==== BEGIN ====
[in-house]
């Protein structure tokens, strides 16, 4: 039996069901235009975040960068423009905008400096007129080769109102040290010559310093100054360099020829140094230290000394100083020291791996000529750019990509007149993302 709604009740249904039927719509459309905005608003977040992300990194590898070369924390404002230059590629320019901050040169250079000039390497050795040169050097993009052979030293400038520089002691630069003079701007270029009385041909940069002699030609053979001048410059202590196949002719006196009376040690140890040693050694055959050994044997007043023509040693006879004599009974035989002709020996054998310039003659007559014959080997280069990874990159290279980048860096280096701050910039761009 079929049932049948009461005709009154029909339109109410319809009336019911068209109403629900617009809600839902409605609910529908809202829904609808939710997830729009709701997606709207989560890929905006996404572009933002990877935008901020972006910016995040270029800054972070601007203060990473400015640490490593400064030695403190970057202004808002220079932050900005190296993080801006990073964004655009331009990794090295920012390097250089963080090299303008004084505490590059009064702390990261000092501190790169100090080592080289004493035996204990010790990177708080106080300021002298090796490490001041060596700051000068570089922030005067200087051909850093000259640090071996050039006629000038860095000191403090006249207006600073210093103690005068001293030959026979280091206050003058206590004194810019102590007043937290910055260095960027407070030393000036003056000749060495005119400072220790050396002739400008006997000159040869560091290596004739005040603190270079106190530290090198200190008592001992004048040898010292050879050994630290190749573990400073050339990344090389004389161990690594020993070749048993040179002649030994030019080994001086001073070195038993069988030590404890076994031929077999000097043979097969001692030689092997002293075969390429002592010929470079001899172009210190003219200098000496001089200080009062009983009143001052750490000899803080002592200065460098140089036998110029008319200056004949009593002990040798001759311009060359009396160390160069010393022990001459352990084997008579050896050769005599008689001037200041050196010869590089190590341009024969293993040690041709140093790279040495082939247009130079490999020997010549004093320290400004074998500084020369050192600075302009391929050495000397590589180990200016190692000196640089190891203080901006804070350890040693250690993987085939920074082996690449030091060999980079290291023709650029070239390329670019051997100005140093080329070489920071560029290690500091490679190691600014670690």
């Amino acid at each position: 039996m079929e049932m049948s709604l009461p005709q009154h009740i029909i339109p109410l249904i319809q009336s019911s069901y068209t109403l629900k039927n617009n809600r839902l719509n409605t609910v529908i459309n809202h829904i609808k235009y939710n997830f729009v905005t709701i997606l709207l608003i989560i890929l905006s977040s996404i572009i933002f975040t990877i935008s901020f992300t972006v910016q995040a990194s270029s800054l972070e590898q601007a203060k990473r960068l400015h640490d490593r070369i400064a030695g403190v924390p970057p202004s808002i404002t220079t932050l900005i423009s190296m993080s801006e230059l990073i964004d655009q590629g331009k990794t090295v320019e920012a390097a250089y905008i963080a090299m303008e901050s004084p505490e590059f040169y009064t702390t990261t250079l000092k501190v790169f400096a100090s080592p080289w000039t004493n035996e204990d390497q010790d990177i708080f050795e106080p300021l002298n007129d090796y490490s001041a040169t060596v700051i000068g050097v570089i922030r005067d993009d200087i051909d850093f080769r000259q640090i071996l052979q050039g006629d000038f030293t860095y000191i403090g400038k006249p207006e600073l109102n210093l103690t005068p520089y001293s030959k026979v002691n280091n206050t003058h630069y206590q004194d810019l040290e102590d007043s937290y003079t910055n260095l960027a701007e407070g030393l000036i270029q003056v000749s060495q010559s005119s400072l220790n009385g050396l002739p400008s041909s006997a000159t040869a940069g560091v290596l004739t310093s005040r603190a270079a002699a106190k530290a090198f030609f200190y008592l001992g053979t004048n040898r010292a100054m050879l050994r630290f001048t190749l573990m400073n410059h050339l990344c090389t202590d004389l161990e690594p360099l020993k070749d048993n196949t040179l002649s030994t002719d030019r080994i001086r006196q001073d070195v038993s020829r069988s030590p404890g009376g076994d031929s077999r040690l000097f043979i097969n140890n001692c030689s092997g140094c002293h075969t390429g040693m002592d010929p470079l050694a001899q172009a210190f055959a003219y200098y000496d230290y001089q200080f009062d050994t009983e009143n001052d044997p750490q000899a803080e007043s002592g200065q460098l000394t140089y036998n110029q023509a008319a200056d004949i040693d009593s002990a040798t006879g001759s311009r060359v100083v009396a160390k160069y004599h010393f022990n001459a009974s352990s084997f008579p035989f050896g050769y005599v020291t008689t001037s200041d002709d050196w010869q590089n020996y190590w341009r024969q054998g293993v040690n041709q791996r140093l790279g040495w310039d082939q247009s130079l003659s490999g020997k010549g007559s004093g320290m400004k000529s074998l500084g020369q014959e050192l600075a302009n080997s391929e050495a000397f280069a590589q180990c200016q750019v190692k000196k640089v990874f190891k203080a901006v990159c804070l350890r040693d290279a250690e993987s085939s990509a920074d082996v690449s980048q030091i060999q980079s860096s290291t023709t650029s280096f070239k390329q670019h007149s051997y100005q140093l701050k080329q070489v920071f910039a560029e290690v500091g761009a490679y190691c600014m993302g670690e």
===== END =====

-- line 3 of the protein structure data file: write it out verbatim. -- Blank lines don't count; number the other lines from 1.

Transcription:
């Amino acid at each position: 039996m079929e049932m049948s709604l009461p005709q009154h009740i029909i339109p109410l249904i319809q009336s019911s069901y068209t109403l629900k039927n617009n809600r839902l719509n409605t609910v529908i459309n809202h829904i609808k235009y939710n997830f729009v905005t709701i997606l709207l608003i989560i890929l905006s977040s996404i572009i933002f975040t990877i935008s901020f992300t972006v910016q995040a990194s270029s800054l972070e590898q601007a203060k990473r960068l400015h640490d490593r070369i400064a030695g403190v924390p970057p202004s808002i404002t220079t932050l900005i423009s190296m993080s801006e230059l990073i964004d655009q590629g331009k990794t090295v320019e920012a390097a250089y905008i963080a090299m303008e901050s004084p505490e590059f040169y009064t702390t990261t250079l000092k501190v790169f400096a100090s080592p080289w000039t004493n035996e204990d390497q010790d990177i708080f050795e106080p300021l002298n007129d090796y490490s001041a040169t060596v700051i000068g050097v570089i922030r005067d993009d200087i051909d850093f080769r000259q640090i071996l052979q050039g006629d000038f030293t860095y000191i403090g400038k006249p207006e600073l109102n210093l103690t005068p520089y001293s030959k026979v002691n280091n206050t003058h630069y206590q004194d810019l040290e102590d007043s937290y003079t910055n260095l960027a701007e407070g030393l000036i270029q003056v000749s060495q010559s005119s400072l220790n009385g050396l002739p400008s041909s006997a000159t040869a940069g560091v290596l004739t310093s005040r603190a270079a002699a106190k530290a090198f030609f200190y008592l001992g053979t004048n040898r010292a100054m050879l050994r630290f001048t190749l573990m400073n410059h050339l990344c090389t202590d004389l161990e690594p360099l020993k070749d048993n196949t040179l002649s030994t002719d030019r080994i001086r006196q001073d070195v038993s020829r069988s030590p404890g009376g076994d031929s077999r040690l000097f043979i097969n140890n001692c030689s092997g140094c002293h075969t390429g040693m002592d010929p470079l050694a001899q172009a210190f055959a003219y200098y000496d230290y001089q200080f009062d050994t009983e009143n001052d044997p750490q000899a803080e007043s002592g200065q460098l000394t140089y036998n110029q023509a008319a200056d004949i040693d009593s002990a040798t006879g001759s311009r060359v100083v009396a160390k160069y004599h010393f022990n001459a009974s352990s084997f008579p035989f050896g050769y005599v020291t008689t001037s200041d002709d050196w010869q590089n020996y190590w341009r024969q054998g293993v040690n041709q791996r140093l790279g040495w310039d082939q247009s130079l003659s490999g020997k010549g007559s004093g320290m400004k000529s074998l500084g020369q014959e050192l600075a302009n080997s391929e050495a000397f280069a590589q180990c200016q750019v190692k000196k640089v990874f190891k203080a901006v990159c804070l350890r040693d290279a250690e993987s085939s990509a920074d082996v690449s980048q030091i060999q980079s860096s290291t023709t650029s280096f070239k390329q670019h007149s051997y100005q140093l701050k080329q070489v920071f910039a560029e290690v500091g761009a490679y190691c600014m993302g670690e």